In Europe, tropical pathology is usually taught in special short courses, intended for those planning to practise in developing countries. The theoretical knowledge to be assimilated during this short period is considerable, and turning such newly acquired knowledge into competence is difficult. Kabisa is a computer-based training program for tropical diseases. Instead of concentrating on strictly tropical diseases, students are trained in recognizing diseases in patients presenting randomly in an imaginary reference hospital in a developing country. Databases are compiled by experts from experiences in various parts of Africa, Asia and tropical America. Seven languages and three levels of competence can be chosen by the student. Updating of all databases is possible by teachers who want to describe a particular setting. A 'consistency checker' verifies the internal consistency of a new configuration. The logical engine is based upon both a 'cluster' and a Bayesian logic, with built-in corrections for related disease characteristics. This correction allows calculated probabilities to stay closer to real probabilities, and avoids the 'probability overshoot' that is inherent to 'idiot Bayes' calculations. The program provides training in diagnostic skills in an imaginary second-line setting in a tropical country. It puts tropical and cosmopolitan diseases in perspective and combines applied clinical epidemiology and pattern recognition within varying sets of presenting symptoms. Students are guided in searching for the most relevant disease characteristics, in ranking disease probability, and in deciding when to stop investigating.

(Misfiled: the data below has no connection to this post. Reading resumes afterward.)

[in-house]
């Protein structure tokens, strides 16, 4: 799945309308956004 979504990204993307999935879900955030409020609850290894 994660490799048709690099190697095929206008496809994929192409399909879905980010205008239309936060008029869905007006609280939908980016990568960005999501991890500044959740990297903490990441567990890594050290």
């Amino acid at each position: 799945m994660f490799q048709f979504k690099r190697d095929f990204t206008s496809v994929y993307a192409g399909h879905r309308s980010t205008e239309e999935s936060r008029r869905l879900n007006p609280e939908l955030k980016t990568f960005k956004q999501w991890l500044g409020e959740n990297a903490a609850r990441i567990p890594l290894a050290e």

|Published - 1997
- Computer assisted instruction
- Tropical medicine
- Computer systems
- Teaching methods